Let’s Be Real

Willing To Be Seen.jpg

By Kate

I’ll be the first to admit that I love a good Instagram filter. Well, to be clear, I love a perfectly posed picture followed by a good filter. As long as I’m going to take the time to capture the scene and post it on social media, the sun might as well shine a little bit brighter and the cookies might as well be served on a pretty platter.

I laugh out loud at parody videos because I have totally been that girl. You know, the one leaning against (or perhaps standing on) a chair to snap a shot of my sweet potato fries. And then probably having to take the picture once more because the singular soggy fry in the front was messing up the whole scene.

While I hardly go to the same lengths to create an illusion of perfection in real life, I know I’m much more comfortable and apt to talk about the good things. Or, if not the good things, the surface level things. I’d prefer to keep the struggle to myself. Because the pieces of life where I struggle and feel less than seem depressing and confusing. And I don’t want to be those things. Not when I can be fun and confident.

So, I pack away the feelings of fear, and loneliness, and anxiety, saving them for the middle of night. But, here’s the problem, packing them away doesn’t make them actually go away. If anything, they come to surface stronger in each can’t sleep moment, circling around and around in my mind.

Come daylight is often when the clarity finally sets in. The clarity that I don’t have to do this life alone, that people who love me unconditionally will continue to love both ends of my emotional spectrum, and that it isn’t until I am willing to be seen, really seen, perceived flaws, imperfections, and all, that I can truly work through those seemingly never ending “what am I doing with my life” type questions.

Life is comprised of both the perfect, wouldn’t change a thing, and the imperfect, can’t make this shit up moments. It’s belly laughs, and ugly cries. It’s faith and it’s fear. And all of it, the perfect and imperfect, cries and laughs, and faith and fear, are better shared. Shared with parents, or a sister, or a spouse, or a best friend, or a therapist, or the lady ahead in the checkout line. Anyone to remind us that we’re not alone.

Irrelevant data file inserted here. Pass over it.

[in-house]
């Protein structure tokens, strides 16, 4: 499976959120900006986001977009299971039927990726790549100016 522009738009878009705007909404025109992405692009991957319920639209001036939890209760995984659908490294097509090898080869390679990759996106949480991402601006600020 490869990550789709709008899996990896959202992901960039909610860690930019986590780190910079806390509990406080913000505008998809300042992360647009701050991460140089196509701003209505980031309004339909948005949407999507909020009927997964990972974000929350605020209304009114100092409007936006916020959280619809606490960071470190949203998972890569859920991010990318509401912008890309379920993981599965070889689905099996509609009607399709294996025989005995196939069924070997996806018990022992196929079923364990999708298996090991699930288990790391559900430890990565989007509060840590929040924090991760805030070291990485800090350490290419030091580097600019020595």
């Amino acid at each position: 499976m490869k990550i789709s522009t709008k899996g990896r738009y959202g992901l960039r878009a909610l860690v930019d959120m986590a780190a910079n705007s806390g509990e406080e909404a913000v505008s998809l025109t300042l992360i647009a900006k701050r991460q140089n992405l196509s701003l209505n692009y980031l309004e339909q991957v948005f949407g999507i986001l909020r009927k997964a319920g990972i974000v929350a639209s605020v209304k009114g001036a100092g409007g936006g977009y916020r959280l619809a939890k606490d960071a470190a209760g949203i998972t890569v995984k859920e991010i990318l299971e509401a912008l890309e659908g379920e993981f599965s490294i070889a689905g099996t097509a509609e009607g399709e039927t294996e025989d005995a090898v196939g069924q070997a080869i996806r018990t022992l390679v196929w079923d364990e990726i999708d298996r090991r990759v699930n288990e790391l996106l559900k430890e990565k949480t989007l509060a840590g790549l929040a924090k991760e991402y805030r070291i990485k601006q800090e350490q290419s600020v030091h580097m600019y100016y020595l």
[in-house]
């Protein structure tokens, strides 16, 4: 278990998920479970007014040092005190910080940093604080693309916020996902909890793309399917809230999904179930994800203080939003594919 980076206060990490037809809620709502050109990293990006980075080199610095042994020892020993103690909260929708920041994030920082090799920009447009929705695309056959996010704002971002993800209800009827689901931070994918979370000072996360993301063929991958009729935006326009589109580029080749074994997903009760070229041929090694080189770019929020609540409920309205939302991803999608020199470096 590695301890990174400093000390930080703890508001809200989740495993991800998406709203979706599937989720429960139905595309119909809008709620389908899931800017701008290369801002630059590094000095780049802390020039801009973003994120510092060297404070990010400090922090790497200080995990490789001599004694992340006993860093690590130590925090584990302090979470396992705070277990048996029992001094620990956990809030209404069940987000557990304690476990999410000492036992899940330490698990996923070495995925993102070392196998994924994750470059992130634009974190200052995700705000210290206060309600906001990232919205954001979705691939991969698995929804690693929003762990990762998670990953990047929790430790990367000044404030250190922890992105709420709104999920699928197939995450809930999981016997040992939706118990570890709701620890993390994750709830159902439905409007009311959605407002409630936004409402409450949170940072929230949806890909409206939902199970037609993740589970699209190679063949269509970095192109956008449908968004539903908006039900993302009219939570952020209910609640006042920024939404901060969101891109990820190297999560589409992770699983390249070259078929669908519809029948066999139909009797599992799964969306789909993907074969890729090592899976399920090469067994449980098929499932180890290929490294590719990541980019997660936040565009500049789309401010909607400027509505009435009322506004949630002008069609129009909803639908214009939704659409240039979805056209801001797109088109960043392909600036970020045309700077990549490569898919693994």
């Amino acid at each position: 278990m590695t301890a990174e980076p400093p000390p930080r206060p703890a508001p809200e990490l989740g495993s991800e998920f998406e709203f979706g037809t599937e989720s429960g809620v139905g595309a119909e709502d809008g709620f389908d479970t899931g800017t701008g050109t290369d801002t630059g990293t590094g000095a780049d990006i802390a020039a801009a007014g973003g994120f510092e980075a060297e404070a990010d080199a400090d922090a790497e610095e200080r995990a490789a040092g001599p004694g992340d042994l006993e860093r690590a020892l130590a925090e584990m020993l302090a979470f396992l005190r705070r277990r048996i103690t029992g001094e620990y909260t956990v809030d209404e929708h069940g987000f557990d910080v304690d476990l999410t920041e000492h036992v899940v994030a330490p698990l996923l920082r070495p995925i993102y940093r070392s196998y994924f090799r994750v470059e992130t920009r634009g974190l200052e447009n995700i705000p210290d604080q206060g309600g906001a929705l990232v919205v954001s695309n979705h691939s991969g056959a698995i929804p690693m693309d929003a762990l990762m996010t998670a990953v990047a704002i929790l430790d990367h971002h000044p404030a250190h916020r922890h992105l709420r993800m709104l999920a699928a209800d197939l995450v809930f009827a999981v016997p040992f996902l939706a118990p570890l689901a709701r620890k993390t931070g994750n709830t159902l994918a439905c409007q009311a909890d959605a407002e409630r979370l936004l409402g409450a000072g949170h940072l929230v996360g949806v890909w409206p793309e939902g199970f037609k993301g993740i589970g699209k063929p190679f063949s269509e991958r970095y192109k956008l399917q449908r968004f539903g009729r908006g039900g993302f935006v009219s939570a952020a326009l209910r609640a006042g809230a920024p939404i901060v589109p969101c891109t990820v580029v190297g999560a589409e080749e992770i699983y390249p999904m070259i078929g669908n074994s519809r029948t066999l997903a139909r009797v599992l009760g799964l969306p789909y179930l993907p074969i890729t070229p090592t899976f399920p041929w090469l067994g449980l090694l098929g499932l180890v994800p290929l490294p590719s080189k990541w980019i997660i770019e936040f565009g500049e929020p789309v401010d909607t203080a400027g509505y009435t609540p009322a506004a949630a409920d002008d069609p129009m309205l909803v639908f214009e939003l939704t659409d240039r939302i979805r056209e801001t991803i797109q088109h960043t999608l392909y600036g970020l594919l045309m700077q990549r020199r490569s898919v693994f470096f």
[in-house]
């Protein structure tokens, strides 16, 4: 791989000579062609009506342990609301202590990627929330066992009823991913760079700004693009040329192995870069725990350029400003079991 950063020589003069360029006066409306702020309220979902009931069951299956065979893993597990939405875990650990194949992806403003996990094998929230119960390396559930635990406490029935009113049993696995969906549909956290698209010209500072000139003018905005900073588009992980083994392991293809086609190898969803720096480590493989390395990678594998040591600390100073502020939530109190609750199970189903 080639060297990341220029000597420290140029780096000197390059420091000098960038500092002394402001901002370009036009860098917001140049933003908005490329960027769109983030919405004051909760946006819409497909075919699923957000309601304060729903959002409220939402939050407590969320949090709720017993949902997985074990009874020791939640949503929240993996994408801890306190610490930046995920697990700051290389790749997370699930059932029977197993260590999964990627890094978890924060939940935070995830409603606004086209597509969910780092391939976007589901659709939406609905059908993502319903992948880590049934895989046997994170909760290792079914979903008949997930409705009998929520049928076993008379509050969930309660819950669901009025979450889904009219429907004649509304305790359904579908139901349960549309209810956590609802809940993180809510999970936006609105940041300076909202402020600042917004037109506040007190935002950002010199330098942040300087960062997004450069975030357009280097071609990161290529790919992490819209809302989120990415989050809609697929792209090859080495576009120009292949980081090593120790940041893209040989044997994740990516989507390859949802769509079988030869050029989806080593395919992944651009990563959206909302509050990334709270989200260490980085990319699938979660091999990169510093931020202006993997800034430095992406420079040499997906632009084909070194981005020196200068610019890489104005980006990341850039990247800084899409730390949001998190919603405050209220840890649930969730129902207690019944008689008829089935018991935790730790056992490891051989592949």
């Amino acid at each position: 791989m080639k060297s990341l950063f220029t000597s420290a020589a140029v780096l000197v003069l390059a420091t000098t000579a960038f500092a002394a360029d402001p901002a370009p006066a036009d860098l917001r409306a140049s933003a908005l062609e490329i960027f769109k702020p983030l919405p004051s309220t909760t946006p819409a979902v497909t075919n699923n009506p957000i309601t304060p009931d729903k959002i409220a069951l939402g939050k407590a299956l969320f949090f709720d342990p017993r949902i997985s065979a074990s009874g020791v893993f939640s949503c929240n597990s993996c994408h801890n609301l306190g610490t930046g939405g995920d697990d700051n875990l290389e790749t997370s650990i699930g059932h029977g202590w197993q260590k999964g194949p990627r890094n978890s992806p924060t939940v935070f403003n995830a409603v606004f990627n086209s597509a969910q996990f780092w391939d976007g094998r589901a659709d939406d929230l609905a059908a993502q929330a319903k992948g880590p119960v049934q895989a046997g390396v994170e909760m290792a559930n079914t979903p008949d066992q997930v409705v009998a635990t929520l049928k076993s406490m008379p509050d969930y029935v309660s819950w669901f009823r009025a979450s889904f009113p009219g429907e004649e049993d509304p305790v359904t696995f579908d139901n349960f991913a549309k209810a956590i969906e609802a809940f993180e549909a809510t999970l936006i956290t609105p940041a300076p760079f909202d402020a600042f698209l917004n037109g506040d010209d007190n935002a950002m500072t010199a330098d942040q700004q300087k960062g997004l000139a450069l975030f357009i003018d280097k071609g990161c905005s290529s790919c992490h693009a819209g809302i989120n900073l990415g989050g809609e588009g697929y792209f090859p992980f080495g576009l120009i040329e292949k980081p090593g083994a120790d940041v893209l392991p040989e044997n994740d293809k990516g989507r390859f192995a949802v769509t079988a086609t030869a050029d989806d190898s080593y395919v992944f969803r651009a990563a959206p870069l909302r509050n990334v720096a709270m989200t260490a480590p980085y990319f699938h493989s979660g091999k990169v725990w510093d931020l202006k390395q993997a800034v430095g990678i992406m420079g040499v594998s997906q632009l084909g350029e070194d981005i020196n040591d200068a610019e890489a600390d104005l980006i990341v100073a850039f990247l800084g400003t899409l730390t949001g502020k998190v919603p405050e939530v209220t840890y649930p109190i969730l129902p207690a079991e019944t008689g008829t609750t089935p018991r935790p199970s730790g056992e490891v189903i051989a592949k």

I’m quickly approaching 30. And, in more ways than one, I’m not where I thought I would be by this point in my life. I’m actually grateful I didn’t write one of those ‘open this in 10 years’ letters to myself before graduating high school because I can only imagine where that dreamy idealist thought I would be by now.

But on the flipside, I’ve done, seen, and experienced some amazing things that 19-year-old Kate didn’t even have on her radar. I’ve zig zagged my way along the journey (because, let’s be real, we all know it’s not straight uphill) and I’ve read, and I’ve talked, and I’ve listened, and I’ve learned.

Time and time again, I come back to this. The lines that I’ve underlined, highlighted, marked, and starred in Brené Brown’s, The Gifts of Imperfection. That is, “One of the greatest barriers to connection is the cultural importance we place on “going it alone.” Somehow we’ve come to equate success with not needing anyone. Many of us are willing to extend a helping hand, but we’re very reluctant to reach out for help when we need it ourselves. It’s as if we’ve divided the world into “those who offer help” and “those who need help.” The truth is that we are both.”

We’re not alone. We’re never alone. But in order to connect, we must first be willing to be seen.

{featured image via unsplash}

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